174 West Bridge St. September 2021

Pictured above, 174 W. Seneca St. is one of the homes Douglas Waterbury allegedly entered. A tenant of the property said Waterbury showed up at the door with a toolkit in July 2019 and said he was there to fix a washing machine. 

SYRACUSE — Oswego landlord Douglas Waterbury on multiple occasions violated a court order requiring him to refrain from contacting tenants of his rental properties, according to a federal judge, who levied a $15,000 fine against the landlord last week.

Waterbury settled federal and civil lawsuits in 2019 that accused the landlord of violating the Fair Housing Act and subjecting former and prospective tenants to sexual harassment, unwanted sexual advances and touching without consent, along with offering to reduce or eliminate security deposits and rent in exchange for sex. As part of the settlements, Waterbury agreed to pay $850,000, hire a third-party property manager and stay away from tenants, a condition a federal judge last week said has been violated repeatedly.

U.S. District Judge Mae D’Agostino found Waterbury and his wife, Carol, in contempt of the settlements, also known as a consent decree, and handed down a $15,000 fine, in addition to ordering the Waterburys to cease performing any property management responsibilities and providing the court with a full accounting of all leases, rental income and other details.

An 18-page Sept. 22 court filing details several incidents in Morrisville and Oswego in which Waterbury and his wife violated the conditions of the settlements by managing and visiting Oswego properties and using an unapproved property management agency at an apartment complex in Morrisville.

Less than a year after the August 2019 settlements federal prosecutors in December 2020 said Waterbury was “flouting” the court’s decree by entering rental properties. Federal prosecutors continued to track the Waterburys’ violations, which included Carol Waterbury showing prospective tenants Oswego properties and Douglas Waterbury visiting Oswego properties for maintenance issues.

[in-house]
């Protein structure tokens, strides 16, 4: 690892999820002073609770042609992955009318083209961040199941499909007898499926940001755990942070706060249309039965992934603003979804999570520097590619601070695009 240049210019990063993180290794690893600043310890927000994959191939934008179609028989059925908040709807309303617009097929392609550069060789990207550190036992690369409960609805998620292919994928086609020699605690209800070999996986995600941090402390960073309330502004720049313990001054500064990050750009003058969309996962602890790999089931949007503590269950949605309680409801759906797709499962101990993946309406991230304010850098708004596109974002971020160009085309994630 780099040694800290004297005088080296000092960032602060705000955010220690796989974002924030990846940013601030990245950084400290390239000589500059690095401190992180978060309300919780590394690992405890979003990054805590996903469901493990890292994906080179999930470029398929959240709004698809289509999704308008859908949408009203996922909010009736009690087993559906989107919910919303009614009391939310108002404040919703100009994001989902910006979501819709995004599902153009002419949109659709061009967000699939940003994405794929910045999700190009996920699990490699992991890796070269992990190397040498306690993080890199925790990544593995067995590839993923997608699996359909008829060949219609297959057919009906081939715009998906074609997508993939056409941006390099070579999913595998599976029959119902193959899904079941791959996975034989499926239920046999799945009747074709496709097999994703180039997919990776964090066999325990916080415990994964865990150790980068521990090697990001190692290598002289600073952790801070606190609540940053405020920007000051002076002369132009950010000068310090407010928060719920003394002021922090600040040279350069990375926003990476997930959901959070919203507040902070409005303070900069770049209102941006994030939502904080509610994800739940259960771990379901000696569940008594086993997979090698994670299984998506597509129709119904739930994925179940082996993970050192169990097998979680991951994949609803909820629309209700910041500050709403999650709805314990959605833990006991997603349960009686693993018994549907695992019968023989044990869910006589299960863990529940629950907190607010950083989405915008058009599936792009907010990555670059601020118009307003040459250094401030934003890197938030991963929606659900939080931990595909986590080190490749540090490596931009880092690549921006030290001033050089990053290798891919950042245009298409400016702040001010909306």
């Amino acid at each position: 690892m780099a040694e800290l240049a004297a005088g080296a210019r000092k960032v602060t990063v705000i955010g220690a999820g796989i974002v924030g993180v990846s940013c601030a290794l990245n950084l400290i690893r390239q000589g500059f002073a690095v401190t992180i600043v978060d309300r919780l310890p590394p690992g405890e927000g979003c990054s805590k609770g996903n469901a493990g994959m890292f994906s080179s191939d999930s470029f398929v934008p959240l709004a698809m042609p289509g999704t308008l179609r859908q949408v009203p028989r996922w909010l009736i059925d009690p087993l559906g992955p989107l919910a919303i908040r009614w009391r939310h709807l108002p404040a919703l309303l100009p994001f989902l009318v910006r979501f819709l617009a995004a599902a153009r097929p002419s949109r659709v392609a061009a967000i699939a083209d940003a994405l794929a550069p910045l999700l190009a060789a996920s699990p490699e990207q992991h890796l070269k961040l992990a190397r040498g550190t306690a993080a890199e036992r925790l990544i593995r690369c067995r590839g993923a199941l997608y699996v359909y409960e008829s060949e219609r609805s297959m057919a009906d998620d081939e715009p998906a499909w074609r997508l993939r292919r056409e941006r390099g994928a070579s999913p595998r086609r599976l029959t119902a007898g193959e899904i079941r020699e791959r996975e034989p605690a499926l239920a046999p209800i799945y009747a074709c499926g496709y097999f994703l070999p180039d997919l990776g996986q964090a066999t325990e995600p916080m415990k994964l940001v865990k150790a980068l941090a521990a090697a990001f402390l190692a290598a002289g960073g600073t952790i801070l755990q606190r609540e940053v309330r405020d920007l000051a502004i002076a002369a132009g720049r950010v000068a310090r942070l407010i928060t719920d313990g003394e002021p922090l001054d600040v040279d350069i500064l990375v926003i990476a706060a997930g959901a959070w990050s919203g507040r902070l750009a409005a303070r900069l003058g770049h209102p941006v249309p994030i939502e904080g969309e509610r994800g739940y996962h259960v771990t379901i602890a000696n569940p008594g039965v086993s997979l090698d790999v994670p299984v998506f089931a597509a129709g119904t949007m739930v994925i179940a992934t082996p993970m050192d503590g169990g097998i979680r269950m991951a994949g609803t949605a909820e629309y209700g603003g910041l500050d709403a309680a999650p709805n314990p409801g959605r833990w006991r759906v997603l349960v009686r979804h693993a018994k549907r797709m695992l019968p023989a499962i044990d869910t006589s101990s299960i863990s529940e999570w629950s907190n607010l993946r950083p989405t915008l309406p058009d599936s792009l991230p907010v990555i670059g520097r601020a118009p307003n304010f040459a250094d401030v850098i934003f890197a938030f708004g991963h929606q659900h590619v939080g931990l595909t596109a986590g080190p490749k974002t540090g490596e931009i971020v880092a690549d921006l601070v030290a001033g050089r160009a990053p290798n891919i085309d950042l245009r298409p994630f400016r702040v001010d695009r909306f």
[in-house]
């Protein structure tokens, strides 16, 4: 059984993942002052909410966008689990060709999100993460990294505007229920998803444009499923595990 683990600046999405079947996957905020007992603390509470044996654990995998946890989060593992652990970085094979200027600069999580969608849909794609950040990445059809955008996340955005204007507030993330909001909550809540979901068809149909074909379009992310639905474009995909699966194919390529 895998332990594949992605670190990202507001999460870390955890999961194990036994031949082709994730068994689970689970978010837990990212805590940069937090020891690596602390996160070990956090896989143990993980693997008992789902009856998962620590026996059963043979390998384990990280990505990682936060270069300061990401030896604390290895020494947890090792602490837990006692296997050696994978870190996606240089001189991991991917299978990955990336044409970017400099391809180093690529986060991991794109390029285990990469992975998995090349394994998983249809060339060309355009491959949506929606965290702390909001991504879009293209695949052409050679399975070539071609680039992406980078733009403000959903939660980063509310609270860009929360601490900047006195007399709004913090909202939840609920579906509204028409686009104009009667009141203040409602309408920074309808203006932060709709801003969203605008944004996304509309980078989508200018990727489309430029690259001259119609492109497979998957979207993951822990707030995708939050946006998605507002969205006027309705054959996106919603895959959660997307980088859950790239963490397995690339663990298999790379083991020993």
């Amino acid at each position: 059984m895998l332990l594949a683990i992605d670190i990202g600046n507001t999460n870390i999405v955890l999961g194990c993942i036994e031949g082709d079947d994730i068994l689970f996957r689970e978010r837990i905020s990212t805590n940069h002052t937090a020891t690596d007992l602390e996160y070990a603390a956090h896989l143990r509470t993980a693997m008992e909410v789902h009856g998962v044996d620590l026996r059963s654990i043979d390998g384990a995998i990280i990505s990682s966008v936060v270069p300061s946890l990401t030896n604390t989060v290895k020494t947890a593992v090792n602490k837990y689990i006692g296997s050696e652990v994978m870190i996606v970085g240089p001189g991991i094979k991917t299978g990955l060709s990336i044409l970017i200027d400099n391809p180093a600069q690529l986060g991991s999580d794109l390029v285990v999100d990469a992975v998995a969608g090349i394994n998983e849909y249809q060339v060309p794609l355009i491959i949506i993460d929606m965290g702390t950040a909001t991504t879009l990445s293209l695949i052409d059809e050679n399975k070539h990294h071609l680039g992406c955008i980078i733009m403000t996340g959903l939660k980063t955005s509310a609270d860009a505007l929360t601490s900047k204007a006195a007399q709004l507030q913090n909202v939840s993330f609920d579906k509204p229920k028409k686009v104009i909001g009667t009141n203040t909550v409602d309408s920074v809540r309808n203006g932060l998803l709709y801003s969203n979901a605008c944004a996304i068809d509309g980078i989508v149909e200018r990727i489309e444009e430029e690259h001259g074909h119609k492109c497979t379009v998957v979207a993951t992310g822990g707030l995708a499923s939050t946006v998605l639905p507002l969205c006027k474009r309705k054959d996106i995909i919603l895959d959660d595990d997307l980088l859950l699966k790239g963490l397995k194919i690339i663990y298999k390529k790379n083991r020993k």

“Most troubling to the court is the clear and convincing evidence submitted by plaintiff of Douglas Waterbury’s conduct regarding his presence at various Oswego properties after the decree was issued,” D’Agositino wrote in her ruling, pointing out tenants observed the landlord exiting a unit in April 2020 and showing up when a water heater broke in May 2020, among other instances.

Several witnesses claimed to directly observe Douglas Waterbury entering multiple properties on the west side of the city of Oswego throughout 2020.

The Waterburys are also accused of skirting the consent decree and bypassing the court-mandated property manager by hiring an unapproved manager in Morrisville and not promptly sharing information with the court-approved property manager.

“The court finds clear and convincing evidence that defendants failed to comply with the decree at the 54-unit apartment building located at 55 E. Main St., Morrsville,” the judge wrote, later adding “well after the decree was entered” the Waterburys did not relinquish control of the Morrisville property as directed.